In respect of the links between Deccan, Afghanistan and Central Asia; Clear involvement was direct between the Deccan and Central Asia as well as between the Deccan and Afghan regions..though my 1920 involvement between the last ruler of Bukhara and his exile to Afghanistan should not be taken out of context...as the whole melting pot including Turkomen, Tajic and Hazzara (the 1,000 men left behind in Afghanistan by Ghengis Khan) illustrates. Bukhara at the centre of Central Asia and the ancient city of Kabul in Afghanistan were of course also astride one of the greatest trade routes in history; The Silk Road. Thus, they were all trading with each other and/or politically entangled for several centuries.

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Old 9th May 2017, 12:03 PM   #62
Tatyana Dianova
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One more of the type, sold recently in the UK. The auction description:
"Unusual Indian Sword, 17th Century, fitted with a European rapier type double edge blade flared towards the hilt, iron flange and tang, two-piece ivory grips with pointed pommel. Blade 33"
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Old 9th May 2017, 08:56 PM   #63
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Extremely unusual to see this type hilt, faceted bolster in Central Asian/ Khyber/Afghan style with a European rapier blade. By the photos it would seem of course a far more modern fabrication than 17th c., though the blade likely is that.
It seems hilts of this style, even with the anomalous 'tunkou' feature, occur in Southern India in Karnataka and even as far as Tanjore according to what has been shared earlier in this discussion

It does seem that with the volume of European blades arriving with Mahratta traders in these 17th c and earlier times, there were quite a few rapier blades, and many of these were mounted in khanda and patas as well as in cut down use in other weapons.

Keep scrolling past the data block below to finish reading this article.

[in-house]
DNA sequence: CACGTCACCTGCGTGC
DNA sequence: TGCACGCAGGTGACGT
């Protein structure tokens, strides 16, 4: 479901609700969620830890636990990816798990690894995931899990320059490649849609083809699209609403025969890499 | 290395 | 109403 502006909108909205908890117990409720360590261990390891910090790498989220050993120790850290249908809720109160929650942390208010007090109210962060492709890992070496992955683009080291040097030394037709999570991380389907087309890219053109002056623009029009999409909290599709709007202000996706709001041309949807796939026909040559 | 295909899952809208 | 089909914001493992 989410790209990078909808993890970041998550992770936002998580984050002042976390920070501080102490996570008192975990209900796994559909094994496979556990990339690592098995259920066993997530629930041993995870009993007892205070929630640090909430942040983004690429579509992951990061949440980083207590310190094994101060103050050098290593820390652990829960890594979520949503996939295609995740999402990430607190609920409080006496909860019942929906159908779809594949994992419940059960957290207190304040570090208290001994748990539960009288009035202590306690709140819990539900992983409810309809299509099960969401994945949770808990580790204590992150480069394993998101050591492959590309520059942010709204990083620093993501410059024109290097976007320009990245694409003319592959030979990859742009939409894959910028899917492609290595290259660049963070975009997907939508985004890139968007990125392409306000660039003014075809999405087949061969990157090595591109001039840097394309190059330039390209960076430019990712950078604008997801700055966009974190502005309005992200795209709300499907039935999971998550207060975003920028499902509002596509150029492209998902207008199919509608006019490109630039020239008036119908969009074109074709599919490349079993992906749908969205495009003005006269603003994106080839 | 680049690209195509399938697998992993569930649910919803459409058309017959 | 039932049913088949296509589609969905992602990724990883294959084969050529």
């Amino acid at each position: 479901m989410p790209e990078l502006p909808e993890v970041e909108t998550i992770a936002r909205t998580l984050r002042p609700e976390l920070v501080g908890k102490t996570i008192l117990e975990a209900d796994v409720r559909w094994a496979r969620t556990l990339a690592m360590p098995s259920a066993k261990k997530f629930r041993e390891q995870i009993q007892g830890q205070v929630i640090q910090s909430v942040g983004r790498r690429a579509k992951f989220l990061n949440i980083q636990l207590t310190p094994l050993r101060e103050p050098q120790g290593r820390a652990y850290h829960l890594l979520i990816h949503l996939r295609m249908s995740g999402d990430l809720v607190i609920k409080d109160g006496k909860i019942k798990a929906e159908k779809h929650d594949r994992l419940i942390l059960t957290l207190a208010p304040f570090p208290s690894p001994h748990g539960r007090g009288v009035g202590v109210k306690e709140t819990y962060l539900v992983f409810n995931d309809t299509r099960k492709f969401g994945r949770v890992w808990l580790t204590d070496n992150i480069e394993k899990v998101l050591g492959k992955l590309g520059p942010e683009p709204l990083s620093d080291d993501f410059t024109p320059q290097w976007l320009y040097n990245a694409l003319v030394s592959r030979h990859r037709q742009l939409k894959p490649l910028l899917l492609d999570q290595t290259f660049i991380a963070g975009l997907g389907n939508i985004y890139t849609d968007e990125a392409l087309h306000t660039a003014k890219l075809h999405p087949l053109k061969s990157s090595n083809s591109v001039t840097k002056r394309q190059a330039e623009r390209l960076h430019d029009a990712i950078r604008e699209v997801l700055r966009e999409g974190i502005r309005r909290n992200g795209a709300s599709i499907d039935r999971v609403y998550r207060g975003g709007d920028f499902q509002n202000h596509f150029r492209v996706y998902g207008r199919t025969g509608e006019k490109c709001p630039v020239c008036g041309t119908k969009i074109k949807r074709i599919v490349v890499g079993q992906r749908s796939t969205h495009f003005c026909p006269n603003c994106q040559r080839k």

As far as I have known, there has never been any particular favor toward the narrow rapier blades in the northern, Central Asian regions, so this may be a traditional anomaly in the south.
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Old 10th May 2017, 06:52 AM   #64
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I agree with Jim that the whole type have most probably a South Indian origin.
Of course, one cannot tell when the "rapier" sword was mounted, but it isn't a modern combination either, judging by the wear and the overall codition.
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Old 10th May 2017, 06:53 AM   #65
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Hello Jim,

OTOH, this apparently well-aged hilt seems to be of genuine northern (rather than southern) Indian form including the minute notch at the underside of the gripping area. Thus, I'd be inclined to believe that this piece originates from the Mughal sphere of influence.

Not my area of expertise though, just my 2 rupees...

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Old 10th May 2017, 08:11 AM   #66
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I have heard many times following: when an item has North and South Indian features, it can originate from Deccan.
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Old 10th May 2017, 02:31 PM   #67
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Although I have covered the subject at #51 I will place the main detail again since \I think we have a clear idea where this weapon comes from viz;

(The additional sword above is very interesting although I cannot be certain if the blade is European or an old Indian blade ground down? It is a fascinating development.)

Considering the previous posts I think the form is probably Deccani but similar forms developed or were influenced further north and variants based on a generally Bukharan style may be found in a greater area in Central Asia.